Attention deficit/hyperactivity disorder (ADHD) is the most commonly diagnosed disorder of school-age children. Although genetic and brain-imaging studies suggest a contribution of altered dopamine (DA) signaling in ADHD, evidence of signaling perturbations contributing to risk is largely circumstantial. The presynaptic, cocaine- and amphetamine (AMPH)-sensitive DA transporter (DAT) constrains DA availability at presynaptic and postsynaptic receptors following vesicular release and is targeted by the most commonly prescribed ADHD therapeutics. Using polymorphism discovery approaches with an ADHD cohort, we identified a hDAT (human DAT) coding variant, R615C, located in the distal C terminus of the transporter, a region previously implicated in constitutive and regulated transporter trafficking. Here, we demonstrate that, whereas wild-type DAT proteins traffic in a highly regulated manner, DAT 615C proteins recycle constitutively and demonstrate insensitivity to the endocytic effects of AMPH and PKC (protein kinase C) activation. The disrupted regulation of DAT 615C parallels a redistribution of the transporter variant away from GM1 ganglioside- and flotillin1-enriched membranes, and is accompanied by altered CaMKII (calcium/calmodulin-dependent protein kinase II) and flotillin-1 interactions. Using C-terminal peptides derived from wild-type DAT and the R615C variant, we establish that the DAT 615C C terminus can act dominantly to preclude AMPH regulation of wild-type DAT. Mutagenesis of DAT C-terminal sequences suggests that phosphorylation of T613 may be important in sorting DAT between constitutive and regulated pathways. Together, our studies support a coupling of DAT microdomain localization with transporter regulation and provide evidence of perturbed DAT activity and DA signaling as a risk determinant for ADHD.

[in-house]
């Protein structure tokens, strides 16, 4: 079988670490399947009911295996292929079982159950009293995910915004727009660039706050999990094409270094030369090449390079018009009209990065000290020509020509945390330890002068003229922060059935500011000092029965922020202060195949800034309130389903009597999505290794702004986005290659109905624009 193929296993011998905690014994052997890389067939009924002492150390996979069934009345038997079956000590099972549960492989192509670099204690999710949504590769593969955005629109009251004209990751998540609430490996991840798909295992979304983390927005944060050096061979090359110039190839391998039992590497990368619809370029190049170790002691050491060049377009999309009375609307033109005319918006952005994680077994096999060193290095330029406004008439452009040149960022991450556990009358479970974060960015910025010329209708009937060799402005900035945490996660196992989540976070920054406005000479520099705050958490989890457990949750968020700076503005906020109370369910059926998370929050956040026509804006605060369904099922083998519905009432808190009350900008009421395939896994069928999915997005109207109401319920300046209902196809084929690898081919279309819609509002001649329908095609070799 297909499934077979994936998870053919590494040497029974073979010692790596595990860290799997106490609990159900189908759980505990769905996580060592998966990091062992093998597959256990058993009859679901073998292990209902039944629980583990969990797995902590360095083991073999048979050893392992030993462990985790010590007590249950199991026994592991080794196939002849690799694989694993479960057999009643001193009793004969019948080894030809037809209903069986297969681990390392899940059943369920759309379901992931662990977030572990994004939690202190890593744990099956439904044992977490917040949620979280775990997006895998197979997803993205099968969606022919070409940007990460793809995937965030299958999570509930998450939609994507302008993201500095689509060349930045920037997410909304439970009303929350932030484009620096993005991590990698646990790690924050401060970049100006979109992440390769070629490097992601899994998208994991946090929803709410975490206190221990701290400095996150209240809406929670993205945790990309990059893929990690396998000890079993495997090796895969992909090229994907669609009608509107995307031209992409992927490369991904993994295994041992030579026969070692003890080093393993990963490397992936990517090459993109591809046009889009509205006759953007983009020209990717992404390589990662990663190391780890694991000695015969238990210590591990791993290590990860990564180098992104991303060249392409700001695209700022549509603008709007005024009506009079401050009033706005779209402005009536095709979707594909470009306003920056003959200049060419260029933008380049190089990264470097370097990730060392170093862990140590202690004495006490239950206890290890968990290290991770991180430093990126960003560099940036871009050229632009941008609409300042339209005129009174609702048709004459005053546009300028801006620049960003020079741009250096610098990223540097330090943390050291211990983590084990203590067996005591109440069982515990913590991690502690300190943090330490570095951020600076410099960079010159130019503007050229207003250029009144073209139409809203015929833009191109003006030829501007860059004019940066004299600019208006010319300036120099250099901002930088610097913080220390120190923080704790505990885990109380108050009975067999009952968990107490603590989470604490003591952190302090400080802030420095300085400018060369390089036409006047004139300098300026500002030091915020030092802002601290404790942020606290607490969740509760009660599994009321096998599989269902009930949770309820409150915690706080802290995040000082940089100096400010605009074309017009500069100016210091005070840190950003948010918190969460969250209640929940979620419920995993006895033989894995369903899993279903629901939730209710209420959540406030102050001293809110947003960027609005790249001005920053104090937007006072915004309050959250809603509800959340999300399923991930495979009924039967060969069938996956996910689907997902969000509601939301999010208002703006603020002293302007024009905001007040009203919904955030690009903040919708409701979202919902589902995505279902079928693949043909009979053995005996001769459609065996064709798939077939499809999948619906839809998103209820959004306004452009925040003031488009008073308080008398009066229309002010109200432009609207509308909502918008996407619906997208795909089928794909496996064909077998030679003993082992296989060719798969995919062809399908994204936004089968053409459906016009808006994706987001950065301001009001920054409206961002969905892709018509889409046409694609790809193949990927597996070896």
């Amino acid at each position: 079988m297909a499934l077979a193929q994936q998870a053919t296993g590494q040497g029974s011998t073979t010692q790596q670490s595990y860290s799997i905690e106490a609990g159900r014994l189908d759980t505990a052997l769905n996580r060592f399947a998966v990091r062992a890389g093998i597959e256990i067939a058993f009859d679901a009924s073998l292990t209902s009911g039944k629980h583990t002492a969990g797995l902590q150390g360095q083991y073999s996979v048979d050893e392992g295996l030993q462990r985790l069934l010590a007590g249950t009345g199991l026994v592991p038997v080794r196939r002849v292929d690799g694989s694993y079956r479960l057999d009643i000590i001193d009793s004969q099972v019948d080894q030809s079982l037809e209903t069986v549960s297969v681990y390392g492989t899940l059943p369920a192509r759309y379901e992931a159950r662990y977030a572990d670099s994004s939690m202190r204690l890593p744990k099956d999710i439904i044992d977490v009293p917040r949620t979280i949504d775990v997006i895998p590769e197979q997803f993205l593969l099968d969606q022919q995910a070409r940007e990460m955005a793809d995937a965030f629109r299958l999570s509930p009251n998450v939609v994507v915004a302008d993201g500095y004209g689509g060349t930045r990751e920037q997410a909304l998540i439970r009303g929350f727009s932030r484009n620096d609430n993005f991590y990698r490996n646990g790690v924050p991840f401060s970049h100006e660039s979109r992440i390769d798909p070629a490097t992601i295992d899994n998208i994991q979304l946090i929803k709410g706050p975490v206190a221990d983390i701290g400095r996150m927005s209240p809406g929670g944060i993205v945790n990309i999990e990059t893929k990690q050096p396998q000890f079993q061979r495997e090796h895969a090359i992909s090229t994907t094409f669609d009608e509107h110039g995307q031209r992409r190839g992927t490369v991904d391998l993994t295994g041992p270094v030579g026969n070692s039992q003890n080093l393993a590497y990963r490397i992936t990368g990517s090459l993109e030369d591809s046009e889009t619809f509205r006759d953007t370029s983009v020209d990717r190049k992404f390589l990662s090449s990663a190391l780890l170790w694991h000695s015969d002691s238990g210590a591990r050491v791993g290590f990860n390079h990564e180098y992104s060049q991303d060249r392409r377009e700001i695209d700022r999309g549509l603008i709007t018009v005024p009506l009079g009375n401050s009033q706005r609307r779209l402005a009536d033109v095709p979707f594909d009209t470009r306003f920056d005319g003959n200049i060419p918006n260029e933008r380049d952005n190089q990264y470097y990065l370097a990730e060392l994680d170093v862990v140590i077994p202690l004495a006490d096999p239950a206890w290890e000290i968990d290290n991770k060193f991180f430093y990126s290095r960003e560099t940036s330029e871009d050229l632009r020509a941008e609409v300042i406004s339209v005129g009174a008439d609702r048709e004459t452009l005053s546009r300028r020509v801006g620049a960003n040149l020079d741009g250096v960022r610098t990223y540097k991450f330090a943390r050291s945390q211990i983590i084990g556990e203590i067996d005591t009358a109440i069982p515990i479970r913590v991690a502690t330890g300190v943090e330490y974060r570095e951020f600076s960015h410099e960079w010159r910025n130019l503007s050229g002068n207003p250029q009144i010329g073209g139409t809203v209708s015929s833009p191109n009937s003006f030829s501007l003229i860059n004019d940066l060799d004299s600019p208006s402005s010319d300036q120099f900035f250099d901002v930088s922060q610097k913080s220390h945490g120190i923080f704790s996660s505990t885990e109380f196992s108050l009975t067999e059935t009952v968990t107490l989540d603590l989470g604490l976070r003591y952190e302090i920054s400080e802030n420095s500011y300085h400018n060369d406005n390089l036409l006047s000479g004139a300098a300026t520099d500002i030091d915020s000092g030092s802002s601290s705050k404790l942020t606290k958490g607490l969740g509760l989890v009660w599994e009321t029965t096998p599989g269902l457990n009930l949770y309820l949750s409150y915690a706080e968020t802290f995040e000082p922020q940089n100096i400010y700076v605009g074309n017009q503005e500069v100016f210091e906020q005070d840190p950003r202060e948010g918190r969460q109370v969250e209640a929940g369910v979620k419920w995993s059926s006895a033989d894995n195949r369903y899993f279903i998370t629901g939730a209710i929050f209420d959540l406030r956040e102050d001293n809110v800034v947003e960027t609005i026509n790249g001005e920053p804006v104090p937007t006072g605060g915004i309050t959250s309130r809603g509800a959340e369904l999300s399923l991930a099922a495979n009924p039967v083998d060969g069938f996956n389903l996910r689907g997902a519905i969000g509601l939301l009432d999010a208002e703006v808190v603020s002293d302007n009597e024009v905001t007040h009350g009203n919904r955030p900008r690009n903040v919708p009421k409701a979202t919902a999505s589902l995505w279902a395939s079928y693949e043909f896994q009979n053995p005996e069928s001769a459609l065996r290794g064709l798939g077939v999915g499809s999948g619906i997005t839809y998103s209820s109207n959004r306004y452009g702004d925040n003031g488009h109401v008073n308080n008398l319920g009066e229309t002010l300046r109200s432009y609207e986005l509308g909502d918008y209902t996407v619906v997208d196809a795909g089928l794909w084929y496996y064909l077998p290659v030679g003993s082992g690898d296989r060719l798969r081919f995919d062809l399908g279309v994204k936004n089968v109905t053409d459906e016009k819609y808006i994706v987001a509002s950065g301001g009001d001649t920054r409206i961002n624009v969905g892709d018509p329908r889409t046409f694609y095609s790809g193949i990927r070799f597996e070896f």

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33 MeSH Terms
Biotinylated probes for the analysis of protein modification by electrophiles.
Codreanu SG, Kim HY, Porter NA, Liebler DC
(2012) Methods Mol Biol 803: 77-95
MeSH Terms: Aldehydes, Amino Acid Sequence, Biochemistry, Biotin, Biotinylation, Blood Proteins, Blotting, Western, Cell Extracts, Cell Line, Tumor, Databases, Protein, Humans, Immunoblotting, Indicators and Reagents, Mass Spectrometry, Molecular Probes, Molecular Sequence Data, Peptides, Protein Processing, Post-Translational, Proteins, Streptavidin, Trypsin
Show Abstract · Added March 7, 2014